A brief history of buildings in Doors Open 2012
With so many historic, famous and generally interesting buildings taking down the "staff only" signs and sliding back the deadbolt for Doors Open 2012, it seems like it's worth delving into the past of a few truly exceptional buildings normally hidden from public view or seldom explored on a regular basis.
Our full preview of the event includes our top buildings to sneak a peak inside and a few suggestions based on different interests. Here we look at the history of several buildings accessible during Doors Open this year.
Canada Life Building - 330 University AvenueHome to the Canada Life Assurance Company since 1931, the Canada Life building provides a glimpse at what University Avenue could have been if it weren't for the effects of the great depression.
Built in a neoclassical/Beaux Arts style by Sproatt & Rolph - the architects responsible for College Park, Princess Margaret Hospital, Canada Permanent Trust Building, and involved with the Fairmont Royal York Hotel - the Canada Life Building was one of the tallest in the city on completion. Many more grand structures were planned for University Avenue but many were scrapped when the economy hit the skids in the 1920s.
The famous color-coded weather beacon wasn't added until 1951. If you've ever looked up and wondered what the system of lights and colors mean, here's the answer: If the box at the top of the tower is solid red, the weather is cloudy; if it's flashing, it's raining. White indicates snow and green clear weather.
If the yellow lights are moving up the support tower temperatures are rising, downward lights occur when the air is cooling. Steady yellow lights with no movement are displayed when the temperature is stationary. The information is updated four times a day with data from Environment Canada.
Design Exchange - 234 Bay StreetNow revitalized as the Design Exchange, the former Toronto Stock Exchange building was constructed to house the newly merged TSE and Standard Stock and Mining Exchange in 1937. A fantastic example of streamline moderne, art deco and stripped classicism architecture, architects George and Moorehouse with associate S.H. Maw produced an elegant yet sturdy looking edifice with classic art deco touches throughout.
The frieze, chiseled into the face of the building above the entranceway, was designed and carved by renowned Canadian muralist Charles Comfort. The characters are supposed to depict a vibrant and and progressive Canadian economy. Similar scenes are etched into the silver medallions closer to ground level.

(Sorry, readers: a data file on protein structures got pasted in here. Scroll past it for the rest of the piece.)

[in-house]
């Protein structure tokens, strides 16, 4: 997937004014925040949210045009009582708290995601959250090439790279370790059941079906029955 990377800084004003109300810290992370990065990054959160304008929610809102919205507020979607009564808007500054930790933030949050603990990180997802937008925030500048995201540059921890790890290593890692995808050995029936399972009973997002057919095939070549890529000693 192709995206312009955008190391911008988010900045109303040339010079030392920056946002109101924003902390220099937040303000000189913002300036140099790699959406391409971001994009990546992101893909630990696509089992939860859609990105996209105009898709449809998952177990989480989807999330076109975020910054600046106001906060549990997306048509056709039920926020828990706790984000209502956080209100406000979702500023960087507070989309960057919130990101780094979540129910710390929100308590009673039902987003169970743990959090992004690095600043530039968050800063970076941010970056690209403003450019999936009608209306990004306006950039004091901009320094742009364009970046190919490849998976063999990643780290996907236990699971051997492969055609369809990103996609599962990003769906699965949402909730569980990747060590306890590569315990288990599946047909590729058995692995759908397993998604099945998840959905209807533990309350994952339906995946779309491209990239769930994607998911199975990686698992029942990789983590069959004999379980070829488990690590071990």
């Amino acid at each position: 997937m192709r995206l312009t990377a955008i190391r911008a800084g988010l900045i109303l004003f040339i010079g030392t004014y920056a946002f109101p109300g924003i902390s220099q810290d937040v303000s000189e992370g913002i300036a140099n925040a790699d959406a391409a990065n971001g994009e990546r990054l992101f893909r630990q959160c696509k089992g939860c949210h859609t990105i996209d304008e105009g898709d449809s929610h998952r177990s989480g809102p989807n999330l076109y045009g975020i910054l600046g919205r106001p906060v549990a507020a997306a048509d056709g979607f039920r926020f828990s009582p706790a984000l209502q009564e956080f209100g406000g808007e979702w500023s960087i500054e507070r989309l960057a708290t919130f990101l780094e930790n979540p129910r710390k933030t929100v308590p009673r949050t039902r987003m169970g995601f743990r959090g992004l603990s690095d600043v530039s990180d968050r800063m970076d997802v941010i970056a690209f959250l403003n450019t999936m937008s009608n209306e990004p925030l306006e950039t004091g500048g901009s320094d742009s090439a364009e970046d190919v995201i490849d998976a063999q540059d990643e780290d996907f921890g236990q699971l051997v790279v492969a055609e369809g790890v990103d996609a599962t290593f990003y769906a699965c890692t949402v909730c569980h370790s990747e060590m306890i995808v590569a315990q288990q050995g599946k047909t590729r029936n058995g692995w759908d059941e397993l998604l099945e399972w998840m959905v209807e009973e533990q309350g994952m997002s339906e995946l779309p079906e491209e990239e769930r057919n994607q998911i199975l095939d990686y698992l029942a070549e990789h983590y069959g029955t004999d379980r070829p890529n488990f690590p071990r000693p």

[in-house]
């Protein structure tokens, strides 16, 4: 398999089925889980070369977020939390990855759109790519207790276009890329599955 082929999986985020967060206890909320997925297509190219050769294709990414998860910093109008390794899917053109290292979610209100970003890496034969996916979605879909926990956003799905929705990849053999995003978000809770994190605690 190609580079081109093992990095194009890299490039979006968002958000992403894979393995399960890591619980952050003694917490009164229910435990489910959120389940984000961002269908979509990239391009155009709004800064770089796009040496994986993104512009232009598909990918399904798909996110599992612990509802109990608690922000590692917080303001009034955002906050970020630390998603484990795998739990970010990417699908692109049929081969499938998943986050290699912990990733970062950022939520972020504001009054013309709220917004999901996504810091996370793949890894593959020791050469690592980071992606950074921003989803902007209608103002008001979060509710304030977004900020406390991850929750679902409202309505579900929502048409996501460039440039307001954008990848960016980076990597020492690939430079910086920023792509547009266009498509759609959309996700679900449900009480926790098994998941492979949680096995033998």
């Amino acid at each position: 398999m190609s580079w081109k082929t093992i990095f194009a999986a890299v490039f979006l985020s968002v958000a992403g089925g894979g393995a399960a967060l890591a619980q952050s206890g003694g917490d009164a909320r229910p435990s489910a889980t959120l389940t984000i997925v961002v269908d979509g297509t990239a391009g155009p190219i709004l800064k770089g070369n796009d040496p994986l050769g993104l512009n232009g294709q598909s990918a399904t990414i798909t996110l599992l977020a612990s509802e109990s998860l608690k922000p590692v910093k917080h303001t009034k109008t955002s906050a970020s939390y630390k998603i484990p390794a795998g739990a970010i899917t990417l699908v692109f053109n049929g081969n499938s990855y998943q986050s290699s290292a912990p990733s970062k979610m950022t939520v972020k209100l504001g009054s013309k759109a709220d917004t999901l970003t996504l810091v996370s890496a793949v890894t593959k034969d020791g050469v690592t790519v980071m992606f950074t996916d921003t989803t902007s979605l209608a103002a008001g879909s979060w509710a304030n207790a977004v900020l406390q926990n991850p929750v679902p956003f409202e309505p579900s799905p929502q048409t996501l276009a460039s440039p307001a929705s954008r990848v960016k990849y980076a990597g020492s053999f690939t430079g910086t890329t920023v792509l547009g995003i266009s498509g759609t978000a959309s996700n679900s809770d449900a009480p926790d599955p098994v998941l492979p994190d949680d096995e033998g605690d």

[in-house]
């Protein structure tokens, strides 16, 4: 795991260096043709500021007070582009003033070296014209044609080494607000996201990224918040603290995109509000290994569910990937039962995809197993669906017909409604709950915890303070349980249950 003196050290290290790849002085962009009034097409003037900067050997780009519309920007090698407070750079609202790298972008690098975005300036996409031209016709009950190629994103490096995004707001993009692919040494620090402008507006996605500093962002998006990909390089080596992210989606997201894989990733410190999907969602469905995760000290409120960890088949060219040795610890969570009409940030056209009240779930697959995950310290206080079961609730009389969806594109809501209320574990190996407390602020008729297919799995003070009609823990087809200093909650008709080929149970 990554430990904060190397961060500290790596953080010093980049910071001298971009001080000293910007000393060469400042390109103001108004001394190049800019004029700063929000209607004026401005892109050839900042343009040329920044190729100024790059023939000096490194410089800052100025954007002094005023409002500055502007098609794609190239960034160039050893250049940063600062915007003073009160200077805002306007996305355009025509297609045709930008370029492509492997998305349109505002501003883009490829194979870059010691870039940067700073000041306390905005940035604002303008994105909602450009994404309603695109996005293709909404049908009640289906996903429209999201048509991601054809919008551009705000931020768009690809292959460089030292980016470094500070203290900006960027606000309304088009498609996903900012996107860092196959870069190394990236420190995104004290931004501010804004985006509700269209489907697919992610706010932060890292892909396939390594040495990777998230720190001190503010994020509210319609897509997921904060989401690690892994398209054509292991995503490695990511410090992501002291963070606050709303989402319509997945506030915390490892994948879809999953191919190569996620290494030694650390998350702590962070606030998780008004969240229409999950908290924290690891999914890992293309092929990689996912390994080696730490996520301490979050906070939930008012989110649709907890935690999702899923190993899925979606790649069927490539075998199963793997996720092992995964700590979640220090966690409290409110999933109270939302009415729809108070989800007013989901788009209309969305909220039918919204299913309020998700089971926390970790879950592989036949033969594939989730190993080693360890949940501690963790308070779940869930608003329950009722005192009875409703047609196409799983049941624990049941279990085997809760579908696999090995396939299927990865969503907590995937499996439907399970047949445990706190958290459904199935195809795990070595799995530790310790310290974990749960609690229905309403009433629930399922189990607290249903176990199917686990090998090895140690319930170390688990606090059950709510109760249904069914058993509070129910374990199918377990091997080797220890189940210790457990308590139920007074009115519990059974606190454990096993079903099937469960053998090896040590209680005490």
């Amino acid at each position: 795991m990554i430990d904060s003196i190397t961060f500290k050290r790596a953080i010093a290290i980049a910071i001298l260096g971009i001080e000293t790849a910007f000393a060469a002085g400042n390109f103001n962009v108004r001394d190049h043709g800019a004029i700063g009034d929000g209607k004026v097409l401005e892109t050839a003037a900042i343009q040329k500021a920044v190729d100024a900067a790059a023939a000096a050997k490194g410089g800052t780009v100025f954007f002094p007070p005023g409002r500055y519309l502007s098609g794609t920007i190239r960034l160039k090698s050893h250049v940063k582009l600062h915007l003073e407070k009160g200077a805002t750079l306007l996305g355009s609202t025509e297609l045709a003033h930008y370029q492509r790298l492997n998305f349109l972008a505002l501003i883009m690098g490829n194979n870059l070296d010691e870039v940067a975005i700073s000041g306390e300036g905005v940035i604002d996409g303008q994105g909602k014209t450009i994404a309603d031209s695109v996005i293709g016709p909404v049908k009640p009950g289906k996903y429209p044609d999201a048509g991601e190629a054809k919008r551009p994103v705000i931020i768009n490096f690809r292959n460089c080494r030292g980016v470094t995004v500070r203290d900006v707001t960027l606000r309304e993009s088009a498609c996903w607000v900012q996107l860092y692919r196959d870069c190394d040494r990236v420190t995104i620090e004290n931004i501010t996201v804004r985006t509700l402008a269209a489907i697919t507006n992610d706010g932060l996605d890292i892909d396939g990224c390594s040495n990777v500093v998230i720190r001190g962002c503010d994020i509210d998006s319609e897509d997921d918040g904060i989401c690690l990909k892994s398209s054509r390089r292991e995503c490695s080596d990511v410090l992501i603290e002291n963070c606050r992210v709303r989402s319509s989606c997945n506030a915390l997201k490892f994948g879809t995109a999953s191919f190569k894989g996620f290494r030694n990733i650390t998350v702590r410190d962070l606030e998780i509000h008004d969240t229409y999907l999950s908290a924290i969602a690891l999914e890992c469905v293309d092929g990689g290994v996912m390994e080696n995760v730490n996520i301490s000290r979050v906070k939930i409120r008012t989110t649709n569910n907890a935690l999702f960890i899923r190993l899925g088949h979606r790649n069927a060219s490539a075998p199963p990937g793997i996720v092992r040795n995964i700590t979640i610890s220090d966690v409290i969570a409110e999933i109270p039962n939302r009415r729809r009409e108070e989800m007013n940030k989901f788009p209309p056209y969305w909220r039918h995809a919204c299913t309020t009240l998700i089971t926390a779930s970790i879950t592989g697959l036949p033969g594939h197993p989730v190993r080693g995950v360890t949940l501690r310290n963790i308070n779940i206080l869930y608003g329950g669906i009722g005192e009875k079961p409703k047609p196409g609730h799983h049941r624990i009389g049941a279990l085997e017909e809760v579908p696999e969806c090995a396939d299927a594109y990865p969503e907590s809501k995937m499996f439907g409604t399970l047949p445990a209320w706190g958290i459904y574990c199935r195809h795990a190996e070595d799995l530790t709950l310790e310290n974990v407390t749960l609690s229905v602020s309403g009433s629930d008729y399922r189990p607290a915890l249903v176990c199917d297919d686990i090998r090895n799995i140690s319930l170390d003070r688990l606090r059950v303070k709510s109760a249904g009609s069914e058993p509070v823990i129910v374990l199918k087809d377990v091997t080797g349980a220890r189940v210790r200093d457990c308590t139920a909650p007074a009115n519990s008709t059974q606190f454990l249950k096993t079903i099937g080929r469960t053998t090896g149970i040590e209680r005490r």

Olympic & York purchased the building in 1983 and constructed the modern tower which stands above the exchange today in a deal that protected the future of the historic structure. The property was converted into the Design Exchange in 1988.
Old City Hall - 60 Queen Street WestLike the Canada Life Building, Old City Hall (or just City Hall as it was then) was one of the largest buildings in the city on completion in 1899. In fact, it was once the largest civic building in all of North America for a time too. Designed by prominent architect of the time E J Lennox - who was also responsible for King Edward Hotel and Casa Loma - Old City Hall was built using Credit Valley stone in Romanesque Revival style and still includes many interesting features.
Inside the entrancehall, once called "Toronto's grandest indoor space," a vast stained glass window by Robert McCausland depicts civic progress and the construction of Toronto. Faux marble columns abound in the two-storey space.
What makes this building truly special is its little details: gargoyles, carved faces, elaborate stonework, and even custom doorknobs that bear the city's old coat of arms. In the eaves of the building, hidden from view, is the inscription "EJ LENNOX ARCHITECT AD 1898." City councillors, angry at the cost overrun of the project during construction, refused the architect a nameplate at the entrance. Lennox had his stonemasons add the signature without the knowledge of the tenants.
City council moved next door in 1965 leaving Old City Hall exposed to a demolition proposal during the construction of the Eaton Centre. Under mercifully cancelled plans, the building would have been torn down to make way for a retail centre and several high-rise office towers. It's now home to the Ontario Court of Justice.
Osgoode Hall - 130 Queen Street WestNamed for William Osgoode, the first Chief Justice of Upper Canada, and home to the Ontario Court of Appeal, the Divisional Court of the Superior Court of Justice, and the Law Society of Upper Canada, Osgoode Hall is a Toronto landmark very few people have reason to ever venture inside.
When it was finished in 1832, Osgoode Hall was home to the Law Society and stood on the northwest limits of the fledgling town of York. It was commandeered between 1838 and 1843 as an army barracks and extended several times to its current appearance by 1891. The famous iron fence surrounding the building, known for its narrow gates and bars, was added in 1867. A persistent rumor says the unusually narrow space between the railings was intended to keep roaming livestock out of the gardens, though this is unlikely.
The building was designed by architects John Ewart and W. W. Baldwin in a late Palladian style. The east portico, the first to be built, was intended to act as a visual terminus for York Street much like the clock tower of Old City Hall provides a focal point up the southern portion of Bay Street.
Osgoode Hall's tiled Atrium, disused jail cells, underground tunnels and libraries are well worth a visit. If unique architecture isn't your thing, you can have your picture taken in legal robes in one of the courtrooms.
Photos: City of Toronto Archives, except Toronto Stock Exchange exterior: TSE Traders Archive.